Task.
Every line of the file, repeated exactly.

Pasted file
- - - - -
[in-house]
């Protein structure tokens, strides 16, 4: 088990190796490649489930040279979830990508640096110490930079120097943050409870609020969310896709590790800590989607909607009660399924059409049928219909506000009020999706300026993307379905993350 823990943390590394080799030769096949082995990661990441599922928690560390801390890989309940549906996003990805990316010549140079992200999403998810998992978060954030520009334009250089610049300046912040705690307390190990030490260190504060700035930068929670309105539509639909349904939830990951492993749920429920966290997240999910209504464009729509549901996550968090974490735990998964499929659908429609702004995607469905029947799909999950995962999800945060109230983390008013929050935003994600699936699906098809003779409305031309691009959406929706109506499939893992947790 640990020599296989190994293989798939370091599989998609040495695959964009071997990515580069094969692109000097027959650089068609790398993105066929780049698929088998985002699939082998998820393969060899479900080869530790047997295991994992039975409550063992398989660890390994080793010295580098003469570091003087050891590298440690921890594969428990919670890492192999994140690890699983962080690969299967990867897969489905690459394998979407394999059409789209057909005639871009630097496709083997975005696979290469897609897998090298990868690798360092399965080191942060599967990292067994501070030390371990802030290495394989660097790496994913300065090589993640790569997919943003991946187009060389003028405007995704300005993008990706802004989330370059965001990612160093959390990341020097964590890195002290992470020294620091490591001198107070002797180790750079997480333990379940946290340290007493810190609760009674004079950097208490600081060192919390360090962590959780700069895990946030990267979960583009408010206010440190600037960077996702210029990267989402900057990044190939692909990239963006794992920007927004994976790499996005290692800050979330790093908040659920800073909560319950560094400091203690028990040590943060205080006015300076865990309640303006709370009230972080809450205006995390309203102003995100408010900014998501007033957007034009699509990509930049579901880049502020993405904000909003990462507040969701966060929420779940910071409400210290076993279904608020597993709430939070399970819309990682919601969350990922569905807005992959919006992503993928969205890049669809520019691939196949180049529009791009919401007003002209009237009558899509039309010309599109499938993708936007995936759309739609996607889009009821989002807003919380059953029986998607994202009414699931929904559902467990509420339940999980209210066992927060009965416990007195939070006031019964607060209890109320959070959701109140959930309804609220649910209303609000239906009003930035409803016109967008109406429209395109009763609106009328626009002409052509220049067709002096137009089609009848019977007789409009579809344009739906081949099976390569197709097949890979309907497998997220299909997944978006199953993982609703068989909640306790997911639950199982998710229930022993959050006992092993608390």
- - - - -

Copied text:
[in-house]
């Protein structure tokens, strides 16, 4: 088990190796490649489930040279979830990508640096110490930079120097943050409870609020969310896709590790800590989607909607009660399924059409049928219909506000009020999706300026993307379905993350 823990943390590394080799030769096949082995990661990441599922928690560390801390890989309940549906996003990805990316010549140079992200999403998810998992978060954030520009334009250089610049300046912040705690307390190990030490260190504060700035930068929670309105539509639909349904939830990951492993749920429920966290997240999910209504464009729509549901996550968090974490735990998964499929659908429609702004995607469905029947799909999950995962999800945060109230983390008013929050935003994600699936699906098809003779409305031309691009959406929706109506499939893992947790 640990020599296989190994293989798939370091599989998609040495695959964009071997990515580069094969692109000097027959650089068609790398993105066929780049698929088998985002699939082998998820393969060899479900080869530790047997295991994992039975409550063992398989660890390994080793010295580098003469570091003087050891590298440690921890594969428990919670890492192999994140690890699983962080690969299967990867897969489905690459394998979407394999059409789209057909005639871009630097496709083997975005696979290469897609897998090298990868690798360092399965080191942060599967990292067994501070030390371990802030290495394989660097790496994913300065090589993640790569997919943003991946187009060389003028405007995704300005993008990706802004989330370059965001990612160093959390990341020097964590890195002290992470020294620091490591001198107070002797180790750079997480333990379940946290340290007493810190609760009674004079950097208490600081060192919390360090962590959780700069895990946030990267979960583009408010206010440190600037960077996702210029990267989402900057990044190939692909990239963006794992920007927004994976790499996005290692800050979330790093908040659920800073909560319950560094400091203690028990040590943060205080006015300076865990309640303006709370009230972080809450205006995390309203102003995100408010900014998501007033957007034009699509990509930049579901880049502020993405904000909003990462507040969701966060929420779940910071409400210290076993279904608020597993709430939070399970819309990682919601969350990922569905807005992959919006992503993928969205890049669809520019691939196949180049529009791009919401007003002209009237009558899509039309010309599109499938993708936007995936759309739609996607889009009821989002807003919380059953029986998607994202009414699931929904559902467990509420339940999980209210066992927060009965416990007195939070006031019964607060209890109320959070959701109140959930309804609220649910209303609000239906009003930035409803016109967008109406429209395109009763609106009328626009002409052509220049067709002096137009089609009848019977007789409009579809344009739906081949099976390569197709097949890979309907497998997220299909997944978006199953993982609703068989909640306790997911639950199982998710229930022993959050006992092993608390």